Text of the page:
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Newsweek move to digital only is reality recognition
Several months ago I received a subscription offer from Newsweek magazine that was too good to resist.
Magazines are known to deeply discount their subscriptions — I have an even better deal from Time magazine — but in the back of my mind I was thinking this was an indication the magazine was struggling.
This week Newsweek announced it will cease publication of its printed product at the end of the year, after 80 years, and switch to digital only publication.
The magazine's leaders said it was simply a recognition of the future of publishing and that is was the direction both advertisers and readers wanted them to go.
There is probably some truth to that, but the reality is that Newsweek has struggled for some time as a printed edition, as have all news magazines in this era of instant 24-hour news coverage.
Fewer and fewer people want to wait for a magazine to arrive in the mail with news coverage and analysis that may be as much as a week old and may have been made inconsequential by breaking news the day after they were printed.
Even those of us who appreciate and enjoy a glossy printed product are reluctant to pay what it truly costs to print and distribute them — thus the super deal that probably barely covers the cost of soliciting subscribers via the mail.
Nevertheless, some printed magazines are prospering and are fat with ads to cover the costs. The issue isn't with magazines per se, I don't think, but rather with whether there is enough perceived value to offset the necessary costs. News magazines no longer have that perceived value and in reality haven't had for years.
That does not mean they don't have a future, but it will be under a different guise. By going to digital publication Newsweek greatly reduces its costs while providing an opportunity for timely reporting and analysis of events.
It used to be that readers liked the idea of a weekly summary of what had happened during the week, but that no longer seems to be the case for most people. The evolution of these publications is inevitable.
Fortunately, the change is coming at an important nexus for the publishing business — the growing popularity of so-called tablet computers. They include devices like the iPad and certain e-readers. More are arriving each month.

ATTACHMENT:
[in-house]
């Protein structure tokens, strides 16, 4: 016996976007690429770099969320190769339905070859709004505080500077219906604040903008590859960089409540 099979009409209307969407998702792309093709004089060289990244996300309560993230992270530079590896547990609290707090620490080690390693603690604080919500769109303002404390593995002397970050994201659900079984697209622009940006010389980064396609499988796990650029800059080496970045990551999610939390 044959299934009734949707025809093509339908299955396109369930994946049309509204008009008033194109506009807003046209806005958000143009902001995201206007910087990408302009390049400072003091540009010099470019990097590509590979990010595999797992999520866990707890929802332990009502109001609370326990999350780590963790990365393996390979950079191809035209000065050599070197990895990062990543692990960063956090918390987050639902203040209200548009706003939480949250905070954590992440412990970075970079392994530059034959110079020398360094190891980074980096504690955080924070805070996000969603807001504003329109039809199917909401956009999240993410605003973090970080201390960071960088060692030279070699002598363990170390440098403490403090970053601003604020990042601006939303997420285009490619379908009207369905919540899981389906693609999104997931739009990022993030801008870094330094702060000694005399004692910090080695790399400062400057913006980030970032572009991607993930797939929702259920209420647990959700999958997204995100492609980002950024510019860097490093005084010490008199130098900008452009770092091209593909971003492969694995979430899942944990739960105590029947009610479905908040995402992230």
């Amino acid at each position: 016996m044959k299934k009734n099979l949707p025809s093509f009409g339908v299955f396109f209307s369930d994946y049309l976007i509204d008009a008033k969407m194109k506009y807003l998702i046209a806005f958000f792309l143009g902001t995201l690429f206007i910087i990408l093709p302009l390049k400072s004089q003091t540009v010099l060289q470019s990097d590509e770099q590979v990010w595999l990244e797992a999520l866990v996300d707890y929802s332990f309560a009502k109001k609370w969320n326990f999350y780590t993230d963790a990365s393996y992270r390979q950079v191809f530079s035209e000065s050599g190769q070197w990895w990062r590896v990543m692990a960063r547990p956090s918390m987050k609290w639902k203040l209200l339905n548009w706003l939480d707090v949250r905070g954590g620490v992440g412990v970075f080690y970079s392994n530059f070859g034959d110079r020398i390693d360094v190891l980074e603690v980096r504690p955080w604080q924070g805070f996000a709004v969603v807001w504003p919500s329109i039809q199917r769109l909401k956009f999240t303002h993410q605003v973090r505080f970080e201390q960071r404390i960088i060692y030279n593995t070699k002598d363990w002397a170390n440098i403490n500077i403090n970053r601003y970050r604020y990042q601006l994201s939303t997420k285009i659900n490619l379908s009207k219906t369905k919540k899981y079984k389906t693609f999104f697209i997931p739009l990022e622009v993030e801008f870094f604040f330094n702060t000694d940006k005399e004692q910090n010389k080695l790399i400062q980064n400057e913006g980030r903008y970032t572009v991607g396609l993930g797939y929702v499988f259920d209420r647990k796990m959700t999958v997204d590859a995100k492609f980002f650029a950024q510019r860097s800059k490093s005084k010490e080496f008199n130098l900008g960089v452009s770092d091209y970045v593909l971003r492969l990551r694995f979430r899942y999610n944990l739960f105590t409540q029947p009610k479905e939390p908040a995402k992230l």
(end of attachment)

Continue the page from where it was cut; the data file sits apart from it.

A study this week from the comScore TabLens research service reveals that nearly 10 percent of tablet owners say they read magazines daily on their devices and nearly 14 percent do so weekly. The number climbs to nearly 40 percent for monthly magazines.
The continued growth of this trend is what Newsweek and others are betting on in going digital only. They will have the readers without having to pay enormous printing and distributions costs to get to them. That will give them the opportunity to sink money into content rather than the manufacturing process.
By the way, a similar trend to more readership on tablets is taking place for newspapers also. Nearly 12 percent read newspapers “almost every day” or “at least once a week.”
Newspapers for years have seen the potential of online products. They devote great effort to their web and mobile news sites. Here at the Yuma Sun we have been doing this for more than a decade and our online audience continues to grow even as our print audience remains loyal to the our printed newspaper. Some enjoy both experiences.
Many people still enjoy reading a printed product — I know I do — and we plan to continue to serve their needs. At the same time we will continue to expand our efforts to meet the needs of those who enjoy digital products. We know the value of both worlds.
Terry Ross is director of the Yuma Sun's News and Information Center. Email: email@example.com. Telephone: 539-6870.